The CTG staff, headed by Associate Producer Lindsay Allbaugh, have taken exquisite care of Jimmie and his fellow actors on the journey through rehearsals thus far. Production Stage Manager, Susie Walsh, and Stage Manager Brooke Baldwin treat the actors like royalty. There are special considerations that are not obvious when dealing with elder actors and she and Brooke have handled those, incorporating the accommodations into the daily routine without missing a beat. One of the first things she did was provide me with a backstage pass to be able to come in to rehearsals whenever I was able, so I could assist with getting Jimmie to and from the rehearsals around my work schedule. Tuesday, I took advantage of my embedded access to watch the barrel fittings going on. I arrived just as Jimmie was finishing his 2nd fitting. There is a complex sequence of lifts and platforms in the under stage area to get them into place so they can raise the lids of the cans. The crew was working hard when I arrived, talking the actors through the intricacies needed to position them for their scenes. John Iacovelli, the Scenic Designer, sat in the front row of the house with director Alan Mandell, Assistant Director John Sloan, and Lindsay, watching the rehearsal of the barrels. Costume Designer Maggie Morgan watched Charlotte and Jimmie working in their nightcaps, with the action of raising the barrel tops with their heads. Cambria, the wardrobe crew member, stood behind the barrels as I watched Brooke, head leaning into the barrel, murmur reassuring instructions to Charlotte, deep in her barrel. Nothing was rushed. No one hurried the actors through the complexities. As a stage manager, I appreciated the calmness and deft handling of all the actors. As a spouse, I appreciated the humanity of the care accorded my husband and the others.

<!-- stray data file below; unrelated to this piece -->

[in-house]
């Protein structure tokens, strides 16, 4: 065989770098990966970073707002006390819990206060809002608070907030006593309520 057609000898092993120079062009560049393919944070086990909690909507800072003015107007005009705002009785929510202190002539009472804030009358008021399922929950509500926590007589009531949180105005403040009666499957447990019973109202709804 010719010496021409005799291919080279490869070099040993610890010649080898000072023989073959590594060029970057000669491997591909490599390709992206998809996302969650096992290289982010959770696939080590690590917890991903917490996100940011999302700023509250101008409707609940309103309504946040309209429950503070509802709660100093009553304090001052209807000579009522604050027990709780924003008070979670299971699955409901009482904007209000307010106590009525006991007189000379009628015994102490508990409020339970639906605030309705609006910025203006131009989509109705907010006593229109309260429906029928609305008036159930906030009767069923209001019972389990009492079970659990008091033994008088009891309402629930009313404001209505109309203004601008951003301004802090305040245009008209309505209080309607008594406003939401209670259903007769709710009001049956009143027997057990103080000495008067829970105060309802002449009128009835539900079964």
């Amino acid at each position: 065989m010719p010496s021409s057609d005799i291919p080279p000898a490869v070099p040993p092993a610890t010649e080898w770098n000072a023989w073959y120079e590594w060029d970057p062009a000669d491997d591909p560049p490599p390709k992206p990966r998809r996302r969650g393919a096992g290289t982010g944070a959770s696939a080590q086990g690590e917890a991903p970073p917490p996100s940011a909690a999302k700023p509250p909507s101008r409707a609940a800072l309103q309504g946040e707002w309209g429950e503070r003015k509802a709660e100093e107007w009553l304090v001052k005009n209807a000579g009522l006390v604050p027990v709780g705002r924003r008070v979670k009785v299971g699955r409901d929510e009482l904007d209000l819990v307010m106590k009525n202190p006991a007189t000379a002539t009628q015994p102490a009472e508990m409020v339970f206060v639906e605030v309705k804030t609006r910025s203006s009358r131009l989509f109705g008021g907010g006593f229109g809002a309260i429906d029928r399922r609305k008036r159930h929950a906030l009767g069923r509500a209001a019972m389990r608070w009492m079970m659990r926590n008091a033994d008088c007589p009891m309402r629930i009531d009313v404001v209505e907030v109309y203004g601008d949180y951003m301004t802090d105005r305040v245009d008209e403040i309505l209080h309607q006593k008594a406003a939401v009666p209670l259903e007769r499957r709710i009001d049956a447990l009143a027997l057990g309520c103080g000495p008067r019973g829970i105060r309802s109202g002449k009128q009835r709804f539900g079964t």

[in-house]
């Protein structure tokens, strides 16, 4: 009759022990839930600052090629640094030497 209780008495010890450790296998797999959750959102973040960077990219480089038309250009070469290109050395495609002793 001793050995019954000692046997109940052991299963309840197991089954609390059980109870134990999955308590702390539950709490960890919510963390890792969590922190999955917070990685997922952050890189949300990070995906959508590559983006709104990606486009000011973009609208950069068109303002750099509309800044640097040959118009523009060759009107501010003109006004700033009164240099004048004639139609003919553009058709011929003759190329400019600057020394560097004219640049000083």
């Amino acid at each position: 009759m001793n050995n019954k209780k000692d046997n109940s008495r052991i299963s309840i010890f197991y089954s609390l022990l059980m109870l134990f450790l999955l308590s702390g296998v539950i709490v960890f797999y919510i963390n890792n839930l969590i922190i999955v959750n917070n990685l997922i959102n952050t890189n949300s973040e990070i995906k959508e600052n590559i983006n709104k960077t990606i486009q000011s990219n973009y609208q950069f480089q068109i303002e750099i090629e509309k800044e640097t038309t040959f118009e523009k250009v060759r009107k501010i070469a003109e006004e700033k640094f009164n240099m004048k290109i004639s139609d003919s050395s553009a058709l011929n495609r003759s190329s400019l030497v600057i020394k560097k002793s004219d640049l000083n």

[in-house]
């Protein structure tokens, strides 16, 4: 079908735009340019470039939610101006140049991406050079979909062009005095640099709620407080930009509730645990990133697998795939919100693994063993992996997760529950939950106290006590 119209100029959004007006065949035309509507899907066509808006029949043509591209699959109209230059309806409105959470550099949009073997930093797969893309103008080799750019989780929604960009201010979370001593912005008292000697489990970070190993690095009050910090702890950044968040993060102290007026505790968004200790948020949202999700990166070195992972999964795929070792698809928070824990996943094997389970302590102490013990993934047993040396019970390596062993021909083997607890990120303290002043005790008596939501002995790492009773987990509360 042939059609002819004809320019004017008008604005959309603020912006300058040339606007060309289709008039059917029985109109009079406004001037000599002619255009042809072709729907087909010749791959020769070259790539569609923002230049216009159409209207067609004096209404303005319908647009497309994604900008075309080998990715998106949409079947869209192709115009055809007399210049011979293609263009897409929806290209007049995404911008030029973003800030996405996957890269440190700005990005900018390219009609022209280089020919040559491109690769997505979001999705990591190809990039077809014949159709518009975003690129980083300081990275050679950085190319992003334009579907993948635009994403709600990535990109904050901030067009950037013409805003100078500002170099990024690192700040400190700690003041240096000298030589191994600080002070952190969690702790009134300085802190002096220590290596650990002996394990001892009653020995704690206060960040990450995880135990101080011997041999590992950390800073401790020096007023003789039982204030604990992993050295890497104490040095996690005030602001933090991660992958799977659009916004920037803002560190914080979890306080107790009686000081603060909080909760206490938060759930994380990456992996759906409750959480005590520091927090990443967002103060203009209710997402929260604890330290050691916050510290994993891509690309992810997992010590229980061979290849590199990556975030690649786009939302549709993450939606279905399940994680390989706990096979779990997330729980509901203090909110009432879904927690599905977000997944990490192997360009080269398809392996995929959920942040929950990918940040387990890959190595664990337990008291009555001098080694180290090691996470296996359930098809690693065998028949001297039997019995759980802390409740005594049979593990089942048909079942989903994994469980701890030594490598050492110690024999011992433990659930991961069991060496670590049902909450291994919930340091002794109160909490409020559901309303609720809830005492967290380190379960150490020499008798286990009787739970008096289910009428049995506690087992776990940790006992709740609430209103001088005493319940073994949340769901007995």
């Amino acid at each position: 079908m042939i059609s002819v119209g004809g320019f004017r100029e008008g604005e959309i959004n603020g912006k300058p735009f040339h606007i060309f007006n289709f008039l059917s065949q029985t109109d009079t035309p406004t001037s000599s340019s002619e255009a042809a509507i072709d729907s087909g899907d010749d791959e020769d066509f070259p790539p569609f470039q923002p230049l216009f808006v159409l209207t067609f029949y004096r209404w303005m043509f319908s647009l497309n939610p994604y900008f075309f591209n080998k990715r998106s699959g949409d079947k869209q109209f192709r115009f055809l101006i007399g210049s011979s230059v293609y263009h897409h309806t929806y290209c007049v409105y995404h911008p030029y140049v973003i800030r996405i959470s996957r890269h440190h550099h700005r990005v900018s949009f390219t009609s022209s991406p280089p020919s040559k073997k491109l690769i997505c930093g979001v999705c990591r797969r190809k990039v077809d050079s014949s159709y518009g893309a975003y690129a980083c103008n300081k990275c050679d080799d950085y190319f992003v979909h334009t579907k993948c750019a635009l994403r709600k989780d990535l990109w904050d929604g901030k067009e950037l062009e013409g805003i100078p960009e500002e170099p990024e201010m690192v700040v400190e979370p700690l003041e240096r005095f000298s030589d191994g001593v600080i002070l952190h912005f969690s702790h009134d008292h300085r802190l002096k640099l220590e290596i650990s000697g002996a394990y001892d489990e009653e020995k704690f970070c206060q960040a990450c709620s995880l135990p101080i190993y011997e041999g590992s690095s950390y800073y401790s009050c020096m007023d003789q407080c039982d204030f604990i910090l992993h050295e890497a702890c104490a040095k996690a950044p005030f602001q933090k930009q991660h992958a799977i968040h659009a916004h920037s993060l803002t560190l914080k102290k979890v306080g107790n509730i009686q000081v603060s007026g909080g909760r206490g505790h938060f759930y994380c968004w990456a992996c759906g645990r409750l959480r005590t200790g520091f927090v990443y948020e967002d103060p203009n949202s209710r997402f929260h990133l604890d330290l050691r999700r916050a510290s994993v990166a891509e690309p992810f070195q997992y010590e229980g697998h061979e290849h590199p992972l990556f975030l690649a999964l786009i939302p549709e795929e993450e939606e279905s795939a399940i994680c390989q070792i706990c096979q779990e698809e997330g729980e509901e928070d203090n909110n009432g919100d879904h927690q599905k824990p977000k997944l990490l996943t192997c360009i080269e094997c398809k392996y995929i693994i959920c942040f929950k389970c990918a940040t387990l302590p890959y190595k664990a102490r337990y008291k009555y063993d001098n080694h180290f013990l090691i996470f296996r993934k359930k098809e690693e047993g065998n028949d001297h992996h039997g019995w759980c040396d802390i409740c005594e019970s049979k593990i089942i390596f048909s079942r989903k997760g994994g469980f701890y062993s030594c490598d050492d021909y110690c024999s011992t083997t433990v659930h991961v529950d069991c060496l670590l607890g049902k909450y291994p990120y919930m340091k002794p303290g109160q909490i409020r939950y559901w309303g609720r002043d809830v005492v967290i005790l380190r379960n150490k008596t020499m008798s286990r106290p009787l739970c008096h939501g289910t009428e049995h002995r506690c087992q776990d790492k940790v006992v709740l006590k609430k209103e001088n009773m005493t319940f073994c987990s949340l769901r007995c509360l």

After the tech rehearsal, which was executed after a dry tech (tech without actors) so as to not tire the actors; the actors had an unhurried 90 minute dinner prior to their first dress rehearsal. I had jetted over from work to pick up the dinner I’d ordered at Cafe Vida next door to the theatre, and the two of us ate shoulder to shoulder at the dressing table in Jimmie’s dressing room.